Last weekend I experienced my first excess of “Obba Gangnam Style”, dance included. Not that I’m complaining (KOREANPRIDE).
Completely coincidentally, I drew this up a couple weeks ago when I was trying to find out more about Horse pose. Turns out the actual yoga horse pose achieves things on a muscular level that can be done in much safer poses. What I understood to be horse pose was actually horse stance, a fundamental stance done in martial arts such as TaiQi and QiGong.
“Like you’re riding an invisible horse.” – PSY
Sounds like some sort of eel-based sushi distilled into a new type of water (or dare I say alcohol?) And yes, it exists.
This past Tuesday I had the fortune of listening to the White House pastry chef, Bill Yosses. I decided that if I ever made it to being First Wife of some president (hey I’m at Harvard, maybe it’ll happen) I am immediately going to have daily cooking lessons with all the White House chefs.
So besides playing with glass blowers and candy gel (both 100% applicable to my life), I got to try this legendary water. Everyone was given two cups. He asked us to taste the first one and we proceeded to swirl and swish the waves in our mouths. Then he asked us to do the same and contemplate the difference of the second. Nearly everyone liked the first. My friend Marissa commented that the second tasted bitter. She was partially right in that there was a difference in taste in the second, but in actual fact the key difference was umami.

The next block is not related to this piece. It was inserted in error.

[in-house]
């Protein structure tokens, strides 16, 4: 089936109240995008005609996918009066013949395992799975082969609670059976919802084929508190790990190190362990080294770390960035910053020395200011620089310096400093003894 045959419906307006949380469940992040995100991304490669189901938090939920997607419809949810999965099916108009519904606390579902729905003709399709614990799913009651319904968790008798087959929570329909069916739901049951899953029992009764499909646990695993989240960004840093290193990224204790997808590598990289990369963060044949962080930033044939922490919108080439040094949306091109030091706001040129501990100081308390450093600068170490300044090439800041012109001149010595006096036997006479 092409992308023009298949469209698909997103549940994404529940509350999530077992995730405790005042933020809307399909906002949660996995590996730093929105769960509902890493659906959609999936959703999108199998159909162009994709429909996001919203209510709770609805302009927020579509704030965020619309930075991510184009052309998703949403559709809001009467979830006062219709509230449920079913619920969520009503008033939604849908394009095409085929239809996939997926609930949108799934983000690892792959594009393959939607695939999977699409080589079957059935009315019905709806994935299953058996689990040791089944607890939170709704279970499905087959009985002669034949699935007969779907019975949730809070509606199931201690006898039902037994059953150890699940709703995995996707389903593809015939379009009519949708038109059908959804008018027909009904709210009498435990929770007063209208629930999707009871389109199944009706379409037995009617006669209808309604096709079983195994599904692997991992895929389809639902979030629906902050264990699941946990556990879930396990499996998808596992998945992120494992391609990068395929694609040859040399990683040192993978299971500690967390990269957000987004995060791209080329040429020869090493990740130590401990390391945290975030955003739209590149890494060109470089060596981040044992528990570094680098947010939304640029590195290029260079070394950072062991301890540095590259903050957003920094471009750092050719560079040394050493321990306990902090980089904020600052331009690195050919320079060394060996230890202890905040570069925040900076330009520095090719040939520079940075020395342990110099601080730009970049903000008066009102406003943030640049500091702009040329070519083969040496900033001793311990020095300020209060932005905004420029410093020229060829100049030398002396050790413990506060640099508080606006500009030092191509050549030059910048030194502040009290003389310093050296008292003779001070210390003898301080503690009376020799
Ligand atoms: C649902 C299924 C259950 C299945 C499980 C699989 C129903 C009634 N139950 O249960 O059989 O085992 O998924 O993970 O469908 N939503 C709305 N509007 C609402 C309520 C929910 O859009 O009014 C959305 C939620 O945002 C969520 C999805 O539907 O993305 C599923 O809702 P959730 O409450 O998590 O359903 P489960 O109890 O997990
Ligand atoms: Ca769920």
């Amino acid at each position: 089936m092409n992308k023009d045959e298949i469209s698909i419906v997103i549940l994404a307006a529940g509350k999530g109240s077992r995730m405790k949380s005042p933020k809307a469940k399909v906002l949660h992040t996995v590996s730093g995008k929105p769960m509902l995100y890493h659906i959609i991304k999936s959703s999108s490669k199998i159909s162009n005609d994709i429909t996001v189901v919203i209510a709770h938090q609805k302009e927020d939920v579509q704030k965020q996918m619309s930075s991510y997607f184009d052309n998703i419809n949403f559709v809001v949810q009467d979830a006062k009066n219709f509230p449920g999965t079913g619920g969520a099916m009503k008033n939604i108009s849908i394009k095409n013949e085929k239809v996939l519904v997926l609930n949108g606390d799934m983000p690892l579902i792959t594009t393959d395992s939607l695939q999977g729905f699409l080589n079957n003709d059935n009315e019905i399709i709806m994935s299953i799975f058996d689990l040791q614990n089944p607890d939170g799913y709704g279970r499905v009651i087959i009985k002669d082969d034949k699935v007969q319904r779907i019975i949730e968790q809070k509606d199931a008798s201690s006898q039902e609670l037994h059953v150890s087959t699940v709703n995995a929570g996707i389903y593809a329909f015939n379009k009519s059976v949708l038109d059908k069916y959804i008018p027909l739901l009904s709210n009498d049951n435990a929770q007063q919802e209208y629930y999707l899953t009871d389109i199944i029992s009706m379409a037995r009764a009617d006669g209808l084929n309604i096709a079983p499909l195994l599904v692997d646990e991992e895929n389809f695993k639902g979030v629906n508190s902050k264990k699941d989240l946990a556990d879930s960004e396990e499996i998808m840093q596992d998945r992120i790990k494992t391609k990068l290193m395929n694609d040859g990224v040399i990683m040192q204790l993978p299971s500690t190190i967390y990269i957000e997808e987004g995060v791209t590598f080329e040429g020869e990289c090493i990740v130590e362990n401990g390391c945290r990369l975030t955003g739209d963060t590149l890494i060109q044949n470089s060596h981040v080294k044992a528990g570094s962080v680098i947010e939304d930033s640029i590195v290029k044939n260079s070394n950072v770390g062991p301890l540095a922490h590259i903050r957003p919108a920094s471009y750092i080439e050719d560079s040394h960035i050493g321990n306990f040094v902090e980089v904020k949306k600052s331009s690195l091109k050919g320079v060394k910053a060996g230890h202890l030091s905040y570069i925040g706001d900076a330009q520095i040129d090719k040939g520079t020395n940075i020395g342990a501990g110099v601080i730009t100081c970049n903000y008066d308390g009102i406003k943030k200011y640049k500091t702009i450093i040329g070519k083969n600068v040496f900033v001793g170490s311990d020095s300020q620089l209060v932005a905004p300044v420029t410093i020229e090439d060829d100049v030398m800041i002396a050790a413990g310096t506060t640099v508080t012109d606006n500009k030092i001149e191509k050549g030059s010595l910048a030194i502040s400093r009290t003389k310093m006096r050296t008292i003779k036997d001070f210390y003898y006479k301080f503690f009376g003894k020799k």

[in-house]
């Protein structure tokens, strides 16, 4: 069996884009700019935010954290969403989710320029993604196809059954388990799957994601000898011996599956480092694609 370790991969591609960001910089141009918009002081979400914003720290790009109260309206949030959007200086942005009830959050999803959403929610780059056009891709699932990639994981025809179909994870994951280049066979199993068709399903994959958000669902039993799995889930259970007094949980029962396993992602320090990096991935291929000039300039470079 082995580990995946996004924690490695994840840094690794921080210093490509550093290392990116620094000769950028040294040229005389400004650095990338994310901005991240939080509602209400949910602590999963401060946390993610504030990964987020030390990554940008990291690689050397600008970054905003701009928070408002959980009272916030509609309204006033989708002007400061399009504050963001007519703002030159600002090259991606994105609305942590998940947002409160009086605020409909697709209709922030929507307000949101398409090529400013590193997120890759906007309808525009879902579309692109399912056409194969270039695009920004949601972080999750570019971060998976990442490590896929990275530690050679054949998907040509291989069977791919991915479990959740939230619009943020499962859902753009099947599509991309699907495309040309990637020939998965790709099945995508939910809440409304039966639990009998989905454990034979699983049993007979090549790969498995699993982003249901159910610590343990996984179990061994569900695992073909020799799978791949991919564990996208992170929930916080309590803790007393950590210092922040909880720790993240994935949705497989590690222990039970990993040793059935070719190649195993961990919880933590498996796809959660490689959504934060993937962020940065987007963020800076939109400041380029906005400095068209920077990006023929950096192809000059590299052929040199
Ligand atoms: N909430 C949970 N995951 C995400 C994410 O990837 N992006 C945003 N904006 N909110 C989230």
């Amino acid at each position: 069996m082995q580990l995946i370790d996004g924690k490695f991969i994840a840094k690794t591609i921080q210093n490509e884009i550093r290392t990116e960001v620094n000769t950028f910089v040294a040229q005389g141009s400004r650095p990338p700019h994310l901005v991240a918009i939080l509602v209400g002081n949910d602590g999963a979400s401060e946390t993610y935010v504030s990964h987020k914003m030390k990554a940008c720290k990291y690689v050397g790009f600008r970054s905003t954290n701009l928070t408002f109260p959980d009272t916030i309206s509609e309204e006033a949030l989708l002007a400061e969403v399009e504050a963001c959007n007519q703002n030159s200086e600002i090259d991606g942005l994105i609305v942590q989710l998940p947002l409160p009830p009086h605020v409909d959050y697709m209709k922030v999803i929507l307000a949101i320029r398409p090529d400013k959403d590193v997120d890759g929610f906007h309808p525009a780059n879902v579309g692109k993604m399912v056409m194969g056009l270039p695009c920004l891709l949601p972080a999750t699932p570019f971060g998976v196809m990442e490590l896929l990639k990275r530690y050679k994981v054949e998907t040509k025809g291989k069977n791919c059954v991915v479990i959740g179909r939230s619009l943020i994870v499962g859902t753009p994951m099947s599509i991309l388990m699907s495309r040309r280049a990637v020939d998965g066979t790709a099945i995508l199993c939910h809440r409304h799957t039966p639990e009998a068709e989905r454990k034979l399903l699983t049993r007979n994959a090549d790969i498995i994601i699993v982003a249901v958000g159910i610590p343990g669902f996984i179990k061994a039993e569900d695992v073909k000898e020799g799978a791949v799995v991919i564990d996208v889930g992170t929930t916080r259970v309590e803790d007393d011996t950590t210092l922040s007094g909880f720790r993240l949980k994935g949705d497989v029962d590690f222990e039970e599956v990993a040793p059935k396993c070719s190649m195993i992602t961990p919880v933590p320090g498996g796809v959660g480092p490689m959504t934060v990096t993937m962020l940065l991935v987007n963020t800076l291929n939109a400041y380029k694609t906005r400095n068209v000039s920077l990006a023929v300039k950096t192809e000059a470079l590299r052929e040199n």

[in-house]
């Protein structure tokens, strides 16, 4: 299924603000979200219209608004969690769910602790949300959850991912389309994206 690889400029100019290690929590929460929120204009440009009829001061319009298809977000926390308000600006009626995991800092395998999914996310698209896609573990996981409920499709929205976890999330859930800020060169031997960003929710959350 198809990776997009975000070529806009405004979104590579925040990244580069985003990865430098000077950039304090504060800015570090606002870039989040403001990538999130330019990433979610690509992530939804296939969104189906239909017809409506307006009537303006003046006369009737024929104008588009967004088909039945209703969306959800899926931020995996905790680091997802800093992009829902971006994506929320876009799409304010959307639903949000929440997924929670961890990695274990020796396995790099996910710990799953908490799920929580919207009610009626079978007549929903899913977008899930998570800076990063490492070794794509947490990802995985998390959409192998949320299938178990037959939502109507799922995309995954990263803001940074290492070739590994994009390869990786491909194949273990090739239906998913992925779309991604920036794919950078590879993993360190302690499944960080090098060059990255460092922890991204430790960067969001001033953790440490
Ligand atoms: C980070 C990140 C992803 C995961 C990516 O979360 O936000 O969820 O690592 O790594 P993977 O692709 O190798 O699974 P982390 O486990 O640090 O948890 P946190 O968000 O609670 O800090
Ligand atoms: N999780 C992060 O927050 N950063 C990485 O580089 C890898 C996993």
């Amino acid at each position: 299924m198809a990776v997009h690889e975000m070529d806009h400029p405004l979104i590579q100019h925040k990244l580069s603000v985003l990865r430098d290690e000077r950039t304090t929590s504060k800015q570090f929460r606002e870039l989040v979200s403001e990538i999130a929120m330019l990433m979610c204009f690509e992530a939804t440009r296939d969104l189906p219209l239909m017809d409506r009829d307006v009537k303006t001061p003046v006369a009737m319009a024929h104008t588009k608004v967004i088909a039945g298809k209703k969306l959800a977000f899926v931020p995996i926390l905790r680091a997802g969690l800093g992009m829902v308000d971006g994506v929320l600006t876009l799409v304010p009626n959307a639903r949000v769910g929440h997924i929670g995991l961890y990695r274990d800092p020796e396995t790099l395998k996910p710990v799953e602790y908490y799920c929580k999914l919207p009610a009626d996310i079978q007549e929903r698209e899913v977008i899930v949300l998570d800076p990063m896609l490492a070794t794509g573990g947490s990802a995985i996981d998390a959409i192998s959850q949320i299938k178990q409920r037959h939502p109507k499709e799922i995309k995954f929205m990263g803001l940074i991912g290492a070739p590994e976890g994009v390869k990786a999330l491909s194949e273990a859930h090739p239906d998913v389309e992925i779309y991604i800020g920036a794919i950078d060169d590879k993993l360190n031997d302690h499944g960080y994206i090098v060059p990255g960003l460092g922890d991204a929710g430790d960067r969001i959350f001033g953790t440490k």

The injection of umami taste molecules into the second water created subtle, fuzzy sensations on my tongue and I noticed my mouth beginning to salivate. It was an extremely cool experience but I’m pretty sure umami (unagi?) water isn’t going to go big anytime soon.
Maybe Michael Jordan’s secret water stuff might.
Umami is the taste response to salts of glutamic acid – like the infamous MSG. Processed meats and cheeses have these savory components as well. The binding of these amino acids to G-coupled protein receptors initiates a “cascade” signaling process in the tongue and sends signals to the brain. Think of one person telling another about your secret crush, and then how the secret spreads like wildfire – exponentially increasing to the point that your secret crush isn’t so much a secret anymore (#fifthgradeangst).